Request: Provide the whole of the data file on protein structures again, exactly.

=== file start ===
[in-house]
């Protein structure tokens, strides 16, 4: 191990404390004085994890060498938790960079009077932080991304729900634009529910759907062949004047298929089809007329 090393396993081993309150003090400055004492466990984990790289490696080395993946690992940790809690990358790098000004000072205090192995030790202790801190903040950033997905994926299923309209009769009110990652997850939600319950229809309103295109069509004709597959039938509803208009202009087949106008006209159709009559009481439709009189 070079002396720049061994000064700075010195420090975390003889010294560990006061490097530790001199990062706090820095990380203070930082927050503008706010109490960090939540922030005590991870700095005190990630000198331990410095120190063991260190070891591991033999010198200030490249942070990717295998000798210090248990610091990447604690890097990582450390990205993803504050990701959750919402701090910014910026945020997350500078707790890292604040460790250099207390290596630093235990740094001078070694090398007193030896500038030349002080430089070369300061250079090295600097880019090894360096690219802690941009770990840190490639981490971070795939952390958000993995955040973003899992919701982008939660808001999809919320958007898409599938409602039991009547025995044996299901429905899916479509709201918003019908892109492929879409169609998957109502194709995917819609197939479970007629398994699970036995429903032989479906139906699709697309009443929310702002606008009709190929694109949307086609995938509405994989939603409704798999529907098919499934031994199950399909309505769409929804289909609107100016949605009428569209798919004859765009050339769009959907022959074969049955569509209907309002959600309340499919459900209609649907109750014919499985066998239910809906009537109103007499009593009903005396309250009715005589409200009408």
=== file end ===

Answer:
[in-house]
């Protein structure tokens, strides 16, 4: 191990404390004085994890060498938790960079009077932080991304729900634009529910759907062949004047298929089809007329 090393396993081993309150003090400055004492466990984990790289490696080395993946690992940790809690990358790098000004000072205090192995030790202790801190903040950033997905994926299923309209009769009110990652997850939600319950229809309103295109069509004709597959039938509803208009202009087949106008006209159709009559009481439709009189 070079002396720049061994000064700075010195420090975390003889010294560990006061490097530790001199990062706090820095990380203070930082927050503008706010109490960090939540922030005590991870700095005190990630000198331990410095120190063991260190070891591991033999010198200030490249942070990717295998000798210090248990610091990447604690890097990582450390990205993803504050990701959750919402701090910014910026945020997350500078707790890292604040460790250099207390290596630093235990740094001078070694090398007193030896500038030349002080430089070369300061250079090295600097880019090894360096690219802690941009770990840190490639981490971070795939952390958000993995955040973003899992919701982008939660808001999809919320958007898409599938409602039991009547025995044996299901429905899916479509709201918003019908892109492929879409169609998957109502194709995917819609197939479970007629398994699970036995429903032989479906139906699709697309009443929310702002606008009709190929694109949307086609995938509405994989939603409704798999529907098919499934031994199950399909309505769409929804289909609107100016949605009428569209798919004859765009050339769009959907022959074969049955569509209907309002959600309340499919459900209609649907109750014919499985066998239910809906009537109103007499009593009903005396309250009715005589409200009408």